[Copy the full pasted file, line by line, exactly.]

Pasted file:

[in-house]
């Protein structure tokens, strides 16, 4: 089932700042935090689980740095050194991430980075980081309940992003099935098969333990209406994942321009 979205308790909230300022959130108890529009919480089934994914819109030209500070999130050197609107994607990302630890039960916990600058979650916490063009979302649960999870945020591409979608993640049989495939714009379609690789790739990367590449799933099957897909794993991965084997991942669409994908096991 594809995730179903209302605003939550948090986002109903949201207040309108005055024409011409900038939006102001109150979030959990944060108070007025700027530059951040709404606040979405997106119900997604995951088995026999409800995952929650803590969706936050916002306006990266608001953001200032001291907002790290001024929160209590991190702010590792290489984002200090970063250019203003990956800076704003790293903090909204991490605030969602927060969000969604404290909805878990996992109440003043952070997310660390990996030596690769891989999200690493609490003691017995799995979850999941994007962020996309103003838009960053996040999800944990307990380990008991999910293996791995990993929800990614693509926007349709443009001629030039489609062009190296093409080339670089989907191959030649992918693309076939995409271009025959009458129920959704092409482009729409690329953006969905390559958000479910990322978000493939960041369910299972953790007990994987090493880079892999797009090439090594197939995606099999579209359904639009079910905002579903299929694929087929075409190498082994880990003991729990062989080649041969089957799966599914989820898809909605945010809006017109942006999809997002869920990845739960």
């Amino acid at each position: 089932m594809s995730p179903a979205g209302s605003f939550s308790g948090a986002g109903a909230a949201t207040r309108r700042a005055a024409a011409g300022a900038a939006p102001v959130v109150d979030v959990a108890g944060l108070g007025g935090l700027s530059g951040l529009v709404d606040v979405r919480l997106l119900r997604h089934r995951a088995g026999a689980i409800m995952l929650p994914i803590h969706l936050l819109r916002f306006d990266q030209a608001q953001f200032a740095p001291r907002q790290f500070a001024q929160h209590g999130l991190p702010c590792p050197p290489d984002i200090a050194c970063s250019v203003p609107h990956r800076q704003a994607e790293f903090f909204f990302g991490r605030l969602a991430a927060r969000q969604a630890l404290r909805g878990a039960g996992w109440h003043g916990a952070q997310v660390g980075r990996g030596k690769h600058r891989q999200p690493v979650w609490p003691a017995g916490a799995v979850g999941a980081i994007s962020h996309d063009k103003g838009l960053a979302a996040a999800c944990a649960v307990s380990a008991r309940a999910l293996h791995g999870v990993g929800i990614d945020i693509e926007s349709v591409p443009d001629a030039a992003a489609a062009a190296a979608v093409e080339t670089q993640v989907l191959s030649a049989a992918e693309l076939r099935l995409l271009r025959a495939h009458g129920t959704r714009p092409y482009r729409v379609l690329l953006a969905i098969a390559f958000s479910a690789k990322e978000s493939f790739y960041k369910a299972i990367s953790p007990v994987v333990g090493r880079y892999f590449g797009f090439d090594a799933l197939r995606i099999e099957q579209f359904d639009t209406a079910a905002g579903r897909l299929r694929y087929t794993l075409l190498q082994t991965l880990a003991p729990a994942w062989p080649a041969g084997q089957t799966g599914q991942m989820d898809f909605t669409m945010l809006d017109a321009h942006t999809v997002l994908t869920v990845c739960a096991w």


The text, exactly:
[in-house]
């Protein structure tokens, strides 16, 4: 089932700042935090689980740095050194991430980075980081309940992003099935098969333990209406994942321009 979205308790909230300022959130108890529009919480089934994914819109030209500070999130050197609107994607990302630890039960916990600058979650916490063009979302649960999870945020591409979608993640049989495939714009379609690789790739990367590449799933099957897909794993991965084997991942669409994908096991 594809995730179903209302605003939550948090986002109903949201207040309108005055024409011409900038939006102001109150979030959990944060108070007025700027530059951040709404606040979405997106119900997604995951088995026999409800995952929650803590969706936050916002306006990266608001953001200032001291907002790290001024929160209590991190702010590792290489984002200090970063250019203003990956800076704003790293903090909204991490605030969602927060969000969604404290909805878990996992109440003043952070997310660390990996030596690769891989999200690493609490003691017995799995979850999941994007962020996309103003838009960053996040999800944990307990380990008991999910293996791995990993929800990614693509926007349709443009001629030039489609062009190296093409080339670089989907191959030649992918693309076939995409271009025959009458129920959704092409482009729409690329953006969905390559958000479910990322978000493939960041369910299972953790007990994987090493880079892999797009090439090594197939995606099999579209359904639009079910905002579903299929694929087929075409190498082994880990003991729990062989080649041969089957799966599914989820898809909605945010809006017109942006999809997002869920990845739960």
């Amino acid at each position: 089932m594809s995730p179903a979205g209302s605003f939550s308790g948090a986002g109903a909230a949201t207040r309108r700042a005055a024409a011409g300022a900038a939006p102001v959130v109150d979030v959990a108890g944060l108070g007025g935090l700027s530059g951040l529009v709404d606040v979405r919480l997106l119900r997604h089934r995951a088995g026999a689980i409800m995952l929650p994914i803590h969706l936050l819109r916002f306006d990266q030209a608001q953001f200032a740095p001291r907002q790290f500070a001024q929160h209590g999130l991190p702010c590792p050197p290489d984002i200090a050194c970063s250019v203003p609107h990956r800076q704003a994607e790293f903090f909204f990302g991490r605030l969602a991430a927060r969000q969604a630890l404290r909805g878990a039960g996992w109440h003043g916990a952070q997310v660390g980075r990996g030596k690769h600058r891989q999200p690493v979650w609490p003691a017995g916490a799995v979850g999941a980081i994007s962020h996309d063009k103003g838009l960053a979302a996040a999800c944990a649960v307990s380990a008991r309940a999910l293996h791995g999870v990993g929800i990614d945020i693509e926007s349709v591409p443009d001629a030039a992003a489609a062009a190296a979608v093409e080339t670089q993640v989907l191959s030649a049989a992918e693309l076939r099935l995409l271009r025959a495939h009458g129920t959704r714009p092409y482009r729409v379609l690329l953006a969905i098969a390559f958000s479910a690789k990322e978000s493939f790739y960041k369910a299972i990367s953790p007990v994987v333990g090493r880079y892999f590449g797009f090439d090594a799933l197939r995606i099999e099957q579209f359904d639009t209406a079910a905002g579903r897909l299929r694929y087929t794993l075409l190498q082994t991965l880990a003991p729990a994942w062989p080649a041969g084997q089957t799966g599914q991942m989820d898809f909605t669409m945010l809006d017109a321009h942006t999809v997002l994908t869920v990845c739960a096991w």